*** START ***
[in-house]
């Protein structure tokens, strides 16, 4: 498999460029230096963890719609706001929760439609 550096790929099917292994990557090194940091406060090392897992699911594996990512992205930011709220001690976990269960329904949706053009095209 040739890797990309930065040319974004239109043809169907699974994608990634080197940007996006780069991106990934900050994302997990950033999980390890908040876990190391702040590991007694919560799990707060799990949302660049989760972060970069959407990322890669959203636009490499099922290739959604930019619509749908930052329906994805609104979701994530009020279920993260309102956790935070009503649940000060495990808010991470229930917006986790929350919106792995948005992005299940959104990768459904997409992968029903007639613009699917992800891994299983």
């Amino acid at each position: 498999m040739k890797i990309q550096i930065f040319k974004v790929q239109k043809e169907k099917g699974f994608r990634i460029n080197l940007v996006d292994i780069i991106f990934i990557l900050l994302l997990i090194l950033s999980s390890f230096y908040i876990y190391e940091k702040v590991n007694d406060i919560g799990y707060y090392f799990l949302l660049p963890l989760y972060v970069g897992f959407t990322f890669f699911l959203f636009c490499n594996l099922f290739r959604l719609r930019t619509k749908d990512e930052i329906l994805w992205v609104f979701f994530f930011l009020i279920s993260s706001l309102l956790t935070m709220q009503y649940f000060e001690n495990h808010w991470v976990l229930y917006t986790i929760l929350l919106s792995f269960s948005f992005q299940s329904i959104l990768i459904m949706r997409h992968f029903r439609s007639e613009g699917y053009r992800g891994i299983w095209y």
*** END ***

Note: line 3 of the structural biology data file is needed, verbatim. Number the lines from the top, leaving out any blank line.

């Amino acid at each position: 498999m040739k890797i990309q550096i930065f040319k974004v790929q239109k043809e169907k099917g699974f994608r990634i460029n080197l940007v996006d292994i780069i991106f990934i990557l900050l994302l997990i090194l950033s999980s390890f230096y908040i876990y190391e940091k702040v590991n007694d406060i919560g799990y707060y090392f799990l949302l660049p963890l989760y972060v970069g897992f959407t990322f890669f699911l959203f636009c490499n594996l099922f290739r959604l719609r930019t619509k749908d990512e930052i329906l994805w992205v609104f979701f994530f930011l009020i279920s993260s706001l309102l956790t935070m709220q009503y649940f000060e001690n495990h808010w991470v976990l229930y917006t986790i929760l929350l919106s792995f269960s948005f992005q299940s329904i959104l990768i459904m949706r997409h992968f029903r439609s007639e613009g699917y053009r992800g891994i299983w095209y």